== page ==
All Things Bright and Beautiful

Author: Cecil Frances Alexander

Alexander, Cecil Frances, née Humphreys, second daughter of the late Major John Humphreys, Miltown House, co. Tyrone, Ireland, b. 1823, and married in 1850 to the Rt. Rev. W. Alexander, D.D., Bishop of Derry and Raphoe. Mrs. Alexander's hymns and poems number nearly 400. They are mostly for children, and were published in her Verses for Holy Seasons, with Preface by Dr. Hook, 1846; Poems on Subjects in the Old Testament, pt. i. 1854, pt. ii. 1857; Narrative Hymns for Village Schools, 1853; Hymns for Little Children, 1848; Hymns Descriptive and Devotional, 1858; The Legend of the Golden Prayers 1859; Moral Songs, N.B.; The Lord of the Forest and his Vassals, an Allegory, &c.; or contributed to the Lyra Anglicana, the S.P.C.K. Psalms and Hym… Go to person page >

Notes

Scripture References:
st. 1 = Matt. 6:28-29
all st. = Gen 1:31, Eccles. 3:11, Neh. 9:6, Ps. 148

Cecil F. Alexander (PHH 346) wrote a number of hymn texts on articles of the Apostles' Creed. This text, whose biblical source is Genesis 1:31 ("and God saw all that he had made, and it was very good"), is Alexander's explanation of the Creed's phrase "Maker of heaven and earth." The text was first published in her Hymns for Little Children (1848) in seven stanzas, one of which was:

The rich man in his castle,
The poor man at his gate,
God made them high and lowly
And ordered their estate.

In the currently familiar form of this hymn Alexander's original first stanza has been turned into the refrain, and her stanzas 3 and 6 have been omitted.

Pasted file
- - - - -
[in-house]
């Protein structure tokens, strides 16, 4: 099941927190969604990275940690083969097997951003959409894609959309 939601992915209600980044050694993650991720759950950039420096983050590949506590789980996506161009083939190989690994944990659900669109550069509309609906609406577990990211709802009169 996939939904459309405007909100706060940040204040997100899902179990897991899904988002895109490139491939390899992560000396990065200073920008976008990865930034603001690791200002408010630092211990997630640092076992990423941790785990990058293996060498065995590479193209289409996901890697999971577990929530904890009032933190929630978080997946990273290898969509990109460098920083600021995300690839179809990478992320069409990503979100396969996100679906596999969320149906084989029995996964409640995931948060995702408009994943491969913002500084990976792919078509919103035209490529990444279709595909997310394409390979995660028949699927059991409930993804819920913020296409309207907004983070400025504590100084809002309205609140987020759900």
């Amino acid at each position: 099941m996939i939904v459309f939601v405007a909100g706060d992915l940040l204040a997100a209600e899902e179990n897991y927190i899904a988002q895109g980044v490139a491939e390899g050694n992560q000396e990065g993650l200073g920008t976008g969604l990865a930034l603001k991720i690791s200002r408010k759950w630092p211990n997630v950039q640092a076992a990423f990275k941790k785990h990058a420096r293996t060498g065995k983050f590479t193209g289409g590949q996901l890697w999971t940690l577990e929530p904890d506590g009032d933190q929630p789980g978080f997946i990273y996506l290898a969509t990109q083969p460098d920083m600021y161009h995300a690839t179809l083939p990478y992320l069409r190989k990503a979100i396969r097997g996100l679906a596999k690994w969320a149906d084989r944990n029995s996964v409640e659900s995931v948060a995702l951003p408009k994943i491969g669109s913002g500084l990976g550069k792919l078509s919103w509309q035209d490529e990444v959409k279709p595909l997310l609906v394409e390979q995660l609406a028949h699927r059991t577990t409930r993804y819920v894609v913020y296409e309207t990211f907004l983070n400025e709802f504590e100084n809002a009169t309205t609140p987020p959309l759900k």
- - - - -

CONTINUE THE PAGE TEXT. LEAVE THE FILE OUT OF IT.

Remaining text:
The vivid images depicting the creedal statement are easily understood by God's children of all ages. It is a catalog text (see also 431 and 433) because it enumerates various creatures God has made: flowers and birds (st. 1); mountains, rivers, daylight, and evening (st. 2); summer, winter, and harvest (st. 4). The final stanza and the refrain teach us that the creation points to and praises the Creator, for "the Lord God made them all." Note that "all" is used four times in the refrain!

Liturgical Use:
As a creation hymn, especially for children but also suitable for adults; with Heidelberg Catechism, Lord's Day 9, as a hymn of confession of faith.

--Psalter Hymnal Handbook
==========================

All things bright and beautiful. Cecil F. Alexander, née Humphreys. [God, our Maker.] A successful and popular hymn for children, on the article of the Creed, "Maker of Heaven and Earth," which appeared in her Hymns for Little Children, 1848, in 7 stanzas of 4 lines. It is usually given in an unaltered form, as in Thring's Collection, 1882.

-- John Julian, Dictionary of Hymnology (1907)

Tune

ROYAL OAK

ROYAL OAK is presumably named for a tree at Boscobel, Shropshire, England, in which King Charles II hid during the Battle of Worcester, 1651. A folk song that may well be older than the seventeenth century, ROYAL OAK was associated in the 1600s with the loyalist song "The Twenty-Ninth of May," a son…

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ALL THINGS BRIGHT


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